There appear to be two different methods of manufacturing the various signals, with the exception of the smoke signal. In the first instance the use of a briquetting machine compresses the illuminating charge into the desired form, requiring slightly different assembly than in the second or older method of preparing the light signal, which is the method customarily in use. Both of these methods of manufacture will be described.
A completed signal light consists of a briquette composed of the illuminating composition, a wrapper, wet prime, paper disk, quick match, knot socket, and tie string.
The composition from which the briquette is molded consists of -
Meal powder (black).......................
These component parts of the composition are mixed in the manner previously described, namely, by hand mixing in an open tray and successive screenings through a sieve in order to insure a thoroughly homogeneous mixture.
The above composition is made up in unit batches of 24 pounds each, which are moistened with a binder before briquetting. The binder used consists of a shellac-and-alcohol mixture in which the shellac has approximated twice the weight of the alcohol. The usual procedure is to add 1 3/4 pints of this binder to each 24 pounds unit batch.
Fig. 42. - Briquette plunger and mold.
The composition is first loaded into a mold which is shown in figure 42.
In the foreground of this figure is shown the rammer.
Figure 43 shows the operator putting the charge in by hand, the mold being filled to the brim. The dimensions of this mold and rammer, which is made of Tobin bronze, are shown in figure 44.
Figure 45 shows the Arbor press which is used to form the briquette.
Figure 46 shows the method of exerting a uniform hand pressure in successive operations.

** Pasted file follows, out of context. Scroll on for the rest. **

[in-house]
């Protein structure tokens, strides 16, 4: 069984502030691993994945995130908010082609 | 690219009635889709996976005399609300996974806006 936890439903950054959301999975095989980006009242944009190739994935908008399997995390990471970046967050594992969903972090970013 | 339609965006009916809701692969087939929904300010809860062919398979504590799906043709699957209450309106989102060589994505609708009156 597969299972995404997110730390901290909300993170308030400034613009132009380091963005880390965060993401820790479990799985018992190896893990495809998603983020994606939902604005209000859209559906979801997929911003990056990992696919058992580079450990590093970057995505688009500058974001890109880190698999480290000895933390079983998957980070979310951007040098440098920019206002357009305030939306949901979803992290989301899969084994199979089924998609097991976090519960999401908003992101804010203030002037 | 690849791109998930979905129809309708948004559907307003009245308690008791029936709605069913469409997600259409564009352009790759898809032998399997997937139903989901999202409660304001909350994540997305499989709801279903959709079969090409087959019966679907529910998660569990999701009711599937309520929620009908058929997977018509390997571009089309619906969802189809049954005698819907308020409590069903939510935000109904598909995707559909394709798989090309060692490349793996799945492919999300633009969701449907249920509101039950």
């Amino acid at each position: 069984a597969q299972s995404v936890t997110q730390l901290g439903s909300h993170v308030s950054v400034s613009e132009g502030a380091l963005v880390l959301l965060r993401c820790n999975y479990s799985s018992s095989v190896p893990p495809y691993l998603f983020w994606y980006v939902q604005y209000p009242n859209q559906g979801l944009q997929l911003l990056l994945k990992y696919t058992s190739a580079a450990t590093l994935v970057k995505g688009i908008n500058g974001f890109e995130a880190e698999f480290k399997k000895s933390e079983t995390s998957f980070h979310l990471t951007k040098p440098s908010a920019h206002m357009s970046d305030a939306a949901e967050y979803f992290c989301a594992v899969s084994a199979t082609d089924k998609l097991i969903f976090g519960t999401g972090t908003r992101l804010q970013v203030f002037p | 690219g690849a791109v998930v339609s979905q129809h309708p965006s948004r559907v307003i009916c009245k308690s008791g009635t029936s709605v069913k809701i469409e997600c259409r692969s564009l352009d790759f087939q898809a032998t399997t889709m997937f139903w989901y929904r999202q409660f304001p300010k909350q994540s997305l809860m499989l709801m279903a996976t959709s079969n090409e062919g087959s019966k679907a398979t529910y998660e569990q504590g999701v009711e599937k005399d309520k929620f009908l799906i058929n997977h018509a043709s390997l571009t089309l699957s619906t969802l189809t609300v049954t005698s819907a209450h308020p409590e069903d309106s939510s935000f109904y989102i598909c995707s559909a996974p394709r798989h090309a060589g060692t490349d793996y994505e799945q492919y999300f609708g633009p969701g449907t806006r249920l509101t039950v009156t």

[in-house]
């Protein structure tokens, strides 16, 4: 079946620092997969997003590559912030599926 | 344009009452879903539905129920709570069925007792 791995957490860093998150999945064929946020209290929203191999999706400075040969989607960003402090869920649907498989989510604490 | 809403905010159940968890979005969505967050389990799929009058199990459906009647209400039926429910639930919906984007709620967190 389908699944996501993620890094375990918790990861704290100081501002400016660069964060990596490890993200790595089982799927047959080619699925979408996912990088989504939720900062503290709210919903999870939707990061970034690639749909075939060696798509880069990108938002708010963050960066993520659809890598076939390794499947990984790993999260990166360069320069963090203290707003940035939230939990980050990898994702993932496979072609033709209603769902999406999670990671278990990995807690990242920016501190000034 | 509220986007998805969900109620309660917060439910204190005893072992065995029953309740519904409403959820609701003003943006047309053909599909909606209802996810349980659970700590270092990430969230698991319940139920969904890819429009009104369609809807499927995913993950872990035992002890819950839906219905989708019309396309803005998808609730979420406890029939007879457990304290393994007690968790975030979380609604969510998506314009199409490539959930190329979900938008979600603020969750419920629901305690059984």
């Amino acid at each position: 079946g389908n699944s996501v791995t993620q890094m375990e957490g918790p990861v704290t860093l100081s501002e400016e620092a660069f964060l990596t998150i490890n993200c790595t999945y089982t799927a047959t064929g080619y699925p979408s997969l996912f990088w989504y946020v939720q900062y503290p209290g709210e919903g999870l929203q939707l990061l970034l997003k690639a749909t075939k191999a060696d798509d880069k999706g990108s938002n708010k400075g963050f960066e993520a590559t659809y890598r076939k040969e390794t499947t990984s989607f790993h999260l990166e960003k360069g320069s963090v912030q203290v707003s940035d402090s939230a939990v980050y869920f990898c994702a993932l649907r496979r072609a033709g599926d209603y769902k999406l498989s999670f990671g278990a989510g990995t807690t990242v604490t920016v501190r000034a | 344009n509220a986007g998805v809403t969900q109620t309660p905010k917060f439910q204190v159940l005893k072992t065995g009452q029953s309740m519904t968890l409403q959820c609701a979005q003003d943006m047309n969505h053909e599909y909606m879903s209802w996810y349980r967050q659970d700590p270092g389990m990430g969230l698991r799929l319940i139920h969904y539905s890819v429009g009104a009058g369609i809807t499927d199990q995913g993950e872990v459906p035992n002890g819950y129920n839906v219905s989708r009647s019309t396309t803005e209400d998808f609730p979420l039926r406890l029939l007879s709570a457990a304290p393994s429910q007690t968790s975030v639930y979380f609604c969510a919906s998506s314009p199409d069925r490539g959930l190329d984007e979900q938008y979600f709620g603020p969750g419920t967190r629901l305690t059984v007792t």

It is usual to have a lever supporting the base block of such a length that 113 pounds at one end will support a weight of 1,300 pounds at the other or block end. A pressure of 1,300 pounds is that used for briquetting.
Fig. 43. - Loading charge into mold.
Figure 47 shows the briquette after it has been forcibly ejected from the mold, which is 2 1/4 inches high by 1 3/16 inches in diameter.
Fig. 44. - Dimensional drawing of mold and plunger.
The briquettes are then dried in a drying room at a temperature of 100° F., remaining there for two or three days. This must be a properly ventilated room in order to carry off the alcohol fumes.
The wrapper consists of a strip of 30-pound Kraft paper 2 3/4 inches wide by 8 inches long. A coat of paste is applied to the wrapper, which is formed around the briquette, flush with one end.
A coating of wet prime is applied to the bottom of the briquette, consisting of a paste of meal powder and water.
Fig. 45. - Arbor press.
A tissue-paper disk approximately 2 1/4 inches in diameter is placed over the wet prime and pasted to the side of the briquette, and on top of the disk is applied a strip of wet prime into which is imbedded the quick match.
The quick match is a six-ply match cut in length 2 1/4 inches, the ends being carried down over the edge of the briquette and firmly tied with jute string, as shown in figure 49.
This is a piece of unbleached muslin 2 1/2 by 7 inches. It is given a coat of paste and bound around the top of wrapped briquette, covering about 1 inch. This is used to form a socket in which to attach the end of the parachute strings.
Fig. 46. - Arbor press showing lever and weights.
The asbestos cord by means of which the briquette is attached to the parachute is inserted in the knot socket, a knot having been previously tied in the end of the cord. The tie string is of jute, cut to a length of 8 inches, which holds the muslin crimped tightly about the cord and makes a lock for the knot.